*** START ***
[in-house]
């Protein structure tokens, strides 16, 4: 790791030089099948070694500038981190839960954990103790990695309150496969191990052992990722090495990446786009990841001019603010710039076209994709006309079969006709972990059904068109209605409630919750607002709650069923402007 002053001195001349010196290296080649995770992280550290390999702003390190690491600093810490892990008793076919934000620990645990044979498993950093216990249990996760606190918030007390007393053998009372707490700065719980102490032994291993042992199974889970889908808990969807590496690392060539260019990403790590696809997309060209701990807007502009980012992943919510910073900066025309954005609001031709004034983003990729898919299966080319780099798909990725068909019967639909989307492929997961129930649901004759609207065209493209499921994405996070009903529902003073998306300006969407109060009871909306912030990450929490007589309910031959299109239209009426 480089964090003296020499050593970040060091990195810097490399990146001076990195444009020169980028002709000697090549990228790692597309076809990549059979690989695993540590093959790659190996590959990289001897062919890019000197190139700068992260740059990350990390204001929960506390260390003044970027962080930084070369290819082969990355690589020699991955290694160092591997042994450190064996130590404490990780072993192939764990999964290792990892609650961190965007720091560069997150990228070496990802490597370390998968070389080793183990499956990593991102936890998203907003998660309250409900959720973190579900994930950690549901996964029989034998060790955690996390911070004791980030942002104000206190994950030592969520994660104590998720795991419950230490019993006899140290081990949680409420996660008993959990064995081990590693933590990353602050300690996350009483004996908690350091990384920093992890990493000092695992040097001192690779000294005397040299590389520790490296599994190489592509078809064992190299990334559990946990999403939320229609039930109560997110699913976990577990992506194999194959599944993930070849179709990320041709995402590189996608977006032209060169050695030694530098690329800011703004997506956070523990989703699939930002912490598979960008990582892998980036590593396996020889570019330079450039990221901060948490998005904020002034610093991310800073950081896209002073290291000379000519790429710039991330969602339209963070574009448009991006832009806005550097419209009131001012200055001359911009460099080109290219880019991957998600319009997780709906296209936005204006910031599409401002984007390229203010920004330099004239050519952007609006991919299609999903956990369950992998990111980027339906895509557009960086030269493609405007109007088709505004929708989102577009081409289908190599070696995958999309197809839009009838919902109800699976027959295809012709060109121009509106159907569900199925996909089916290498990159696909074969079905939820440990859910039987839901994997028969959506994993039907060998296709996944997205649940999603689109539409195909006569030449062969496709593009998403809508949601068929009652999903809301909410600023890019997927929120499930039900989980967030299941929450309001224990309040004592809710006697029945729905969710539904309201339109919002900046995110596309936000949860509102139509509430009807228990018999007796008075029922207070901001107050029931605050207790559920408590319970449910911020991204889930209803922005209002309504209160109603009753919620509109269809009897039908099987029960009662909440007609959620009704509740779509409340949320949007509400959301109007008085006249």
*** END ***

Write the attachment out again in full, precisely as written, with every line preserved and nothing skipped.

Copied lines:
[in-house]
């Protein structure tokens, strides 16, 4: 790791030089099948070694500038981190839960954990103790990695309150496969191990052992990722090495990446786009990841001019603010710039076209994709006309079969006709972990059904068109209605409630919750607002709650069923402007 002053001195001349010196290296080649995770992280550290390999702003390190690491600093810490892990008793076919934000620990645990044979498993950093216990249990996760606190918030007390007393053998009372707490700065719980102490032994291993042992199974889970889908808990969807590496690392060539260019990403790590696809997309060209701990807007502009980012992943919510910073900066025309954005609001031709004034983003990729898919299966080319780099798909990725068909019967639909989307492929997961129930649901004759609207065209493209499921994405996070009903529902003073998306300006969407109060009871909306912030990450929490007589309910031959299109239209009426 480089964090003296020499050593970040060091990195810097490399990146001076990195444009020169980028002709000697090549990228790692597309076809990549059979690989695993540590093959790659190996590959990289001897062919890019000197190139700068992260740059990350990390204001929960506390260390003044970027962080930084070369290819082969990355690589020699991955290694160092591997042994450190064996130590404490990780072993192939764990999964290792990892609650961190965007720091560069997150990228070496990802490597370390998968070389080793183990499956990593991102936890998203907003998660309250409900959720973190579900994930950690549901996964029989034998060790955690996390911070004791980030942002104000206190994950030592969520994660104590998720795991419950230490019993006899140290081990949680409420996660008993959990064995081990590693933590990353602050300690996350009483004996908690350091990384920093992890990493000092695992040097001192690779000294005397040299590389520790490296599994190489592509078809064992190299990334559990946990999403939320229609039930109560997110699913976990577990992506194999194959599944993930070849179709990320041709995402590189996608977006032209060169050695030694530098690329800011703004997506956070523990989703699939930002912490598979960008990582892998980036590593396996020889570019330079450039990221901060948490998005904020002034610093991310800073950081896209002073290291000379000519790429710039991330969602339209963070574009448009991006832009806005550097419209009131001012200055001359911009460099080109290219880019991957998600319009997780709906296209936005204006910031599409401002984007390229203010920004330099004239050519952007609006991919299609999903956990369950992998990111980027339906895509557009960086030269493609405007109007088709505004929708989102577009081409289908190599070696995958999309197809839009009838919902109800699976027959295809012709060109121009509106159907569900199925996909089916290498990159696909074969079905939820440990859910039987839901994997028969959506994993039907060998296709996944997205649940999603689109539409195909006569030449062969496709593009998403809508949601068929009652999903809301909410600023890019997927929120499930039900989980967030299941929450309001224990309040004592809710006697029945729905969710539904309201339109919002900046995110596309936000949860509102139509509430009807228990018999007796008075029922207070901001107050029931605050207790559920408590319970449910911020991204889930209803922005209002309504209160109603009753919620509109269809009897039908099987029960009662909440007609959620009704509740779509409340949320949007509400959301109007008085006249």